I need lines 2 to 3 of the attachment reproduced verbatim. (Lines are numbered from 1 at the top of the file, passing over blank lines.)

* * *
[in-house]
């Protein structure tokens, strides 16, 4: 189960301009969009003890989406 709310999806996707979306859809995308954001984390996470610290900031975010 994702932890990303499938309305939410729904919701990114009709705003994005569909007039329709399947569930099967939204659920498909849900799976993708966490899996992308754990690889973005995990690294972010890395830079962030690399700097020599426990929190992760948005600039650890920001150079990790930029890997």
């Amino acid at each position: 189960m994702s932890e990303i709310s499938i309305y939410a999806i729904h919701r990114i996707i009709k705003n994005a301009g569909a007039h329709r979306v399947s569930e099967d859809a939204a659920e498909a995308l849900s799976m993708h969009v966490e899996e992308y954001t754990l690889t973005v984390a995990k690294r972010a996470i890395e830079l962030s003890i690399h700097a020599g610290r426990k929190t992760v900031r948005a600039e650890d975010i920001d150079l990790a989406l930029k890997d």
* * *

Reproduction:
């Protein structure tokens, strides 16, 4: 189960301009969009003890989406 709310999806996707979306859809995308954001984390996470610290900031975010 994702932890990303499938309305939410729904919701990114009709705003994005569909007039329709399947569930099967939204659920498909849900799976993708966490899996992308754990690889973005995990690294972010890395830079962030690399700097020599426990929190992760948005600039650890920001150079990790930029890997």
């Amino acid at each position: 189960m994702s932890e990303i709310s499938i309305y939410a999806i729904h919701r990114i996707i009709k705003n994005a301009g569909a007039h329709r979306v399947s569930e099967d859809a939204a659920e498909a995308l849900s799976m993708h969009v966490e899996e992308y954001t754990l690889t973005v984390a995990k690294r972010a996470i890395e830079l962030s003890i690399h700097a020599g610290r426990k929190t992760v900031r948005a600039e650890d975010i920001d150079l990790a989406l930029k890997d």